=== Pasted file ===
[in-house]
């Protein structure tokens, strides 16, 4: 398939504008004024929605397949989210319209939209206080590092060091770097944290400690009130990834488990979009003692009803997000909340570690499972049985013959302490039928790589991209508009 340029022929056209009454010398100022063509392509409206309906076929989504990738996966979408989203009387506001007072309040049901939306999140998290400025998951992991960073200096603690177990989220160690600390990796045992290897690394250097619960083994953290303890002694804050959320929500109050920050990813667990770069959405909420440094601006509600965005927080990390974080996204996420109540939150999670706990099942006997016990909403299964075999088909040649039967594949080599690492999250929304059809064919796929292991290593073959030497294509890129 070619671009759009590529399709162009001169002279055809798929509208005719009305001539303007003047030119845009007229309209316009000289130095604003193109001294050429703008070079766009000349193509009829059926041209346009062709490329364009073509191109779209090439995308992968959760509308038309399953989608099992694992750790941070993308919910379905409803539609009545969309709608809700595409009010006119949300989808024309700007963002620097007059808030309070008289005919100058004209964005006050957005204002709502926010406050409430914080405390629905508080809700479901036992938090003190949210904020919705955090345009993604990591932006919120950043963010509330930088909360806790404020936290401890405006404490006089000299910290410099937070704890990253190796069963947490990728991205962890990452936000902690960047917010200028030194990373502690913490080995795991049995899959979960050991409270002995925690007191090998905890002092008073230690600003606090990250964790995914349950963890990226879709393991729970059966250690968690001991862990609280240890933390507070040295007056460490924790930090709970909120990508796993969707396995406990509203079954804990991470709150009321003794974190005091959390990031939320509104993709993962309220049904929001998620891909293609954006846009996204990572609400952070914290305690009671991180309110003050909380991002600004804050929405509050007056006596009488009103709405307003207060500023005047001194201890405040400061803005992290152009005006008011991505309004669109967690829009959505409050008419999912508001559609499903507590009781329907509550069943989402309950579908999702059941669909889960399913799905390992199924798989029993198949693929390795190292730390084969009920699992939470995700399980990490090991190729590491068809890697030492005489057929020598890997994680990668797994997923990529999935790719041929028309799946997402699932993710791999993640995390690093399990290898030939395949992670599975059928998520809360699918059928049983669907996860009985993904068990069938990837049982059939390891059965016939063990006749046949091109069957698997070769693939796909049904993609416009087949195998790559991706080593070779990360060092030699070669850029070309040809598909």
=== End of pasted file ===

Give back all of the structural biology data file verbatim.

[in-house]
């Protein structure tokens, strides 16, 4: 398939504008004024929605397949989210319209939209206080590092060091770097944290400690009130990834488990979009003692009803997000909340570690499972049985013959302490039928790589991209508009 340029022929056209009454010398100022063509392509409206309906076929989504990738996966979408989203009387506001007072309040049901939306999140998290400025998951992991960073200096603690177990989220160690600390990796045992290897690394250097619960083994953290303890002694804050959320929500109050920050990813667990770069959405909420440094601006509600965005927080990390974080996204996420109540939150999670706990099942006997016990909403299964075999088909040649039967594949080599690492999250929304059809064919796929292991290593073959030497294509890129 070619671009759009590529399709162009001169002279055809798929509208005719009305001539303007003047030119845009007229309209316009000289130095604003193109001294050429703008070079766009000349193509009829059926041209346009062709490329364009073509191109779209090439995308992968959760509308038309399953989608099992694992750790941070993308919910379905409803539609009545969309709608809700595409009010006119949300989808024309700007963002620097007059808030309070008289005919100058004209964005006050957005204002709502926010406050409430914080405390629905508080809700479901036992938090003190949210904020919705955090345009993604990591932006919120950043963010509330930088909360806790404020936290401890405006404490006089000299910290410099937070704890990253190796069963947490990728991205962890990452936000902690960047917010200028030194990373502690913490080995795991049995899959979960050991409270002995925690007191090998905890002092008073230690600003606090990250964790995914349950963890990226879709393991729970059966250690968690001991862990609280240890933390507070040295007056460490924790930090709970909120990508796993969707396995406990509203079954804990991470709150009321003794974190005091959390990031939320509104993709993962309220049904929001998620891909293609954006846009996204990572609400952070914290305690009671991180309110003050909380991002600004804050929405509050007056006596009488009103709405307003207060500023005047001194201890405040400061803005992290152009005006008011991505309004669109967690829009959505409050008419999912508001559609499903507590009781329907509550069943989402309950579908999702059941669909889960399913799905390992199924798989029993198949693929390795190292730390084969009920699992939470995700399980990490090991190729590491068809890697030492005489057929020598890997994680990668797994997923990529999935790719041929028309799946997402699932993710791999993640995390690093399990290898030939395949992670599975059928998520809360699918059928049983669907996860009985993904068990069938990837049982059939390891059965016939063990006749046949091109069957698997070769693939796909049904993609416009087949195998790559991706080593070779990360060092030699070669850029070309040809598909």